Castiglion Fiorentino is a Tuscan village of ancient origin, first Etruscan, and then, after the Roman expansion, Latin. We are in the province of Arezzo, about ten kilometers north of Cortona, the homeland of the “Renaissance of Tuscan Syrah”.
Here the Tanganelli family has been growing wine for more than a century and, given the introduction, I suppose you imagine they grow Syrah.
Well, that’s not the case: when you started making wine 120 years ago, you can give yourself the luxury of following an independent path.
Today the winery is called Carlo Tanganelli, because it was Carlo who gave the entrepreneurial and, at the same time, ecological turn to the winery. Just think that his wines were the first in the area, produced with maceration on the skins in Etruscan style, to be exported around the world.
Since 2002 his son Marco Tanganelli has been running the family business, after completing the construction of a new winery. From an exquisitely productive point of view, Marco relies on the advice of the agronomist Ruggero Mazzilli (former consultant of the Gaja cellars), without losing sight of the ecological approach. Marco was, in fact, among the first to embrace the principles of sustainable and artisanal viticulture, and to enter VinNatur.
The winery has a total of 10 hectares of vineyards and, according to the University of Siena, the oldest clones of Malvasia, Trebbiano and Sangiovese in Tuscany would be planted there. Such a old vines have achieved a perfect balance that allows them to not need special attention.
Aware of this, Marco directs the natural cycle of the vine without forcing and, it seems almost useless to say, without any kind of chemical intervention. The context is also characterized by the presence of other aromatic plants such as myrtle, bitter almond and prickly pear.
The standard-bearer of the red wines of the winery is a pure Sangiovese, the Mammi, which owes its name to the homonymous foothills vineyard (580 mt. above to sea level), exposed to the South/ Southeast, on galestrose soil. Here are planted 9000 plants per hectare from which Marco gets 30 quintals, always per hectare, of grapes.
I turn for a moment to everyone who knows wines produced from vineyards with this density and yield: how much do they cost on average?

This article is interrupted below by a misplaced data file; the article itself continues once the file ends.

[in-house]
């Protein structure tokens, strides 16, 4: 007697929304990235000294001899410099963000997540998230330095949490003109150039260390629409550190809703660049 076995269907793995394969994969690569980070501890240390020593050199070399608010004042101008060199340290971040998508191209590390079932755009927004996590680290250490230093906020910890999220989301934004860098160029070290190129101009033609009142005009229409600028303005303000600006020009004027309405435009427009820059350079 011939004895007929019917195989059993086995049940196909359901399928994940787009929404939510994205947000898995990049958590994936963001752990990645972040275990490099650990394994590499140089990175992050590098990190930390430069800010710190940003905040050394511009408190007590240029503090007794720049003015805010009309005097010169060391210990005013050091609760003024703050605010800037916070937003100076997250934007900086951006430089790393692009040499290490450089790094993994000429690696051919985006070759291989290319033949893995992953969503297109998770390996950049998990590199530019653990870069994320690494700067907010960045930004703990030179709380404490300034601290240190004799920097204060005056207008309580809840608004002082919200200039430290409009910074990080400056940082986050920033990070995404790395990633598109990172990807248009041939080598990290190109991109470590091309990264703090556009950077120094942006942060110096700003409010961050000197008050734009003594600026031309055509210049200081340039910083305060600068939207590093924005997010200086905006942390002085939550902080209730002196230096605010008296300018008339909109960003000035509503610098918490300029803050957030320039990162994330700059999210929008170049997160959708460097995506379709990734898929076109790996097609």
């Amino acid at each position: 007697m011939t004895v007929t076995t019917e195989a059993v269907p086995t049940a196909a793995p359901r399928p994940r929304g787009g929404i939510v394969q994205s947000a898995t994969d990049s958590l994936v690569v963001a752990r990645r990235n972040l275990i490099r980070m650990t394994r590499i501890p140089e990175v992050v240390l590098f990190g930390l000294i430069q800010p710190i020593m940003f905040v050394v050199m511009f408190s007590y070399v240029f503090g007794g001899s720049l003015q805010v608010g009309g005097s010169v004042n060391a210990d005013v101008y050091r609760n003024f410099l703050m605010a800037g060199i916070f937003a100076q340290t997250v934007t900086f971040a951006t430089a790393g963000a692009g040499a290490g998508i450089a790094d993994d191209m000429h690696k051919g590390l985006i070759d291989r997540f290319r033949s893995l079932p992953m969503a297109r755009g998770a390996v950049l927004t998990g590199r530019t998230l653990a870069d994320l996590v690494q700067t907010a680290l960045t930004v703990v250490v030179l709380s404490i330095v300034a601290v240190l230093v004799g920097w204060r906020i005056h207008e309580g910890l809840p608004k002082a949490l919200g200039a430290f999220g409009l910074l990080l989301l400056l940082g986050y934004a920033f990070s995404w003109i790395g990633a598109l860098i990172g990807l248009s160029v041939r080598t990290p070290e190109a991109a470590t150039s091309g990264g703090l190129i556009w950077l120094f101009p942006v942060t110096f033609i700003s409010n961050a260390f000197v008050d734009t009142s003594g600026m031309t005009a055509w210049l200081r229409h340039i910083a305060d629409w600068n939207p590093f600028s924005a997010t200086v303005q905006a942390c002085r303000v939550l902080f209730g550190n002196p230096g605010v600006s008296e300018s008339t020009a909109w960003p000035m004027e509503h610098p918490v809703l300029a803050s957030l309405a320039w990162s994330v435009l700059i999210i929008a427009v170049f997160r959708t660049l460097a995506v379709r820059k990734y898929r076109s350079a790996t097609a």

Because in this case we are talking about a wine without any smudging (I’ll talk about it later) with a price between 25 and 35 euros!
Returning to us, after the harvest, strictly manual, to select the very few bunches in perfect condition, these are sent to the winery. Here the grapes are destemmed and pressed, before fermenting spontaneously and macerating for 3 weeks, at 28-30 °C. Malolactic fermentation takes place in 7.5hl barrels, where the wine ages for two years, before bottling without clarification or filtration.
The 2018 vintage has shown itself in splendid shape, and has accompanied a sumptuous platter of charcuteries, bought by a producer recently discovered, on which I maintain the confidentiality because I fear that, if they knew in too many, he would look for large numbers in spite of the high quality craftsmanship that today is able to express.
Once in the glass, the wine revealed a ruby of medium intensity, so sparkling to send me into rapture at the sight.
The aromas revealed a disarming freshness: wild strawberry, Ravenna cherry, Rosa Thea, Kumquat, and then lavender, pot pourri, cowhide leather and blond chopped tobacco, with final echoes of white incense, 75% cocoa and fungal undergrowth.
The palate swept away all the perplexities that could give the alcohol content on the label (14.5%), thanks to a one-two brought with surgical rapidity from citrus acidity and a lash of mineral flavor. Undeniably everything has taken on greater definition thanks to the glyceric softness and a truly velvety tannins.
The closure saw the return of spices and fresh red fruit, a combination remained planted at the bottom of the palate, with no intention of moving for an incredibly long time.
VUOI CONTATARMI? CLICK HERE!